Afghanistan rout Ireland in third ODI in India
James Cameron-Dow takes 3-32 but Ireland’s batting is brittle as they lose by 109 runs
James Cameron-Dow took 3-32 in Ireland’s heavy defeat to Afghanistan. Photograph: Matt Mackey/Inphoy
Afghanistan 223 (49.1 overs; A Afghan 54, M Nabi 64, R Khan 52; J Cameron-Row 3-32) beat Ireland 114 (35.3 overs; K O’Brien 26; A Alam 4-25, R Khan 2-22) by 109 runs.
Afghanistan beat Ireland by 109 runs in the fourth ODI to go 2-1 up in the series with one game to go.
Despite Afghanistan crashing to 81-6 in the first innings, half-centuries from Asghar Afghan, Mohammad Nabi and Rashid Khan guided the hosts to a competitive total of 223. Aftab Alam then starred with the ball, collecting figures of 4-25 to take Afghanistan to a comfortable win.
Ireland once again produced a tidy all-round bowling display, with James Cameron-Dow’s 3-32 the highlight, but they perhaps lacked the cutting edge to deliver the knockout punch while the Afghans were floored.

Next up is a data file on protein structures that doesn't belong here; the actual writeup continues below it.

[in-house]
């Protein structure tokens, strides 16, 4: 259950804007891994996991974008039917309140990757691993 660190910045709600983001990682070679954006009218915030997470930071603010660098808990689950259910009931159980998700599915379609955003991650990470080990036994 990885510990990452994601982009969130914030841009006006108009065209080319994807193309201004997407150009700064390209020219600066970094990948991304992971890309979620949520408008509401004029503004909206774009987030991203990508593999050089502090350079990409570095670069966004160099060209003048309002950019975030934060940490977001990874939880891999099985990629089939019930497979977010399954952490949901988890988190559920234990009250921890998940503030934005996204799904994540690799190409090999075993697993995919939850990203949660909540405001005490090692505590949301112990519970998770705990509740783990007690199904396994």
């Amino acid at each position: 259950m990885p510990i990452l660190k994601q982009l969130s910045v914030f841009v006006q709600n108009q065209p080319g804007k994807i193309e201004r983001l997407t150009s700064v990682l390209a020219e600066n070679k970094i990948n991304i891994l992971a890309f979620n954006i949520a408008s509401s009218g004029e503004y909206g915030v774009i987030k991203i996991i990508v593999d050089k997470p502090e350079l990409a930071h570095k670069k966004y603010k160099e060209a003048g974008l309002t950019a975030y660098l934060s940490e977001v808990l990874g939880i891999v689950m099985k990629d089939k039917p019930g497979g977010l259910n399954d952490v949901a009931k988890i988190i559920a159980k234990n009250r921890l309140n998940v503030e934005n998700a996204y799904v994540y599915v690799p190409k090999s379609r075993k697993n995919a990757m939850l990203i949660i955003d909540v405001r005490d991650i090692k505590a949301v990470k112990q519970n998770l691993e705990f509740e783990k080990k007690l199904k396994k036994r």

While Afghanistan’s lower-order rebuild led by Nabi and Rashid deserves high praise, Ireland would have gone into the interval knowing they had possibly let a great opportunity slip.
Chasing 224 for victory in the second innings, William Porterfield and Paul Stirling shared 31 for the first wicket, before Porterfield fell leg before wicket to Alam, quickly followed by centurion of the last match, Andy Balbirnie for a duck. Stirling went a run later to leave Ireland at 33-3.
Simi Singh and Kevin O’Brien steadied the ship with a 33-run stand, but when Singh was bowled by Rashid Khan, it prompted another mini-collapse, with George Dockrell – another who showed fine form during the previous match – and Stuart Poynter not lasting long, bowled by Gulbadin Naib and Aftab respectively. By the 30th over Ireland were 90-6 – a similar position Afghanistan had found themselves in a few hours before.
But did the Irish have the same lower-order firepower to fuel a comeback? There was of course hope while O’Brien remained, with Ireland surely taking some heart from the incredible Balbirnie-Dockrell stand in the third ODI, but it was a big ask against a classy attack.
It wasn’t to be. Rashid removed McBrine caught and bowled, before the impressive Alam, bowled both O’Brien and Tim Murtagh during the next over.
It was fitting that Nabi grabbed the winning wicket, with his excellent half-century in the first innings supplemented by a brilliant bowling economy rate of a meagre 2.40 in the second.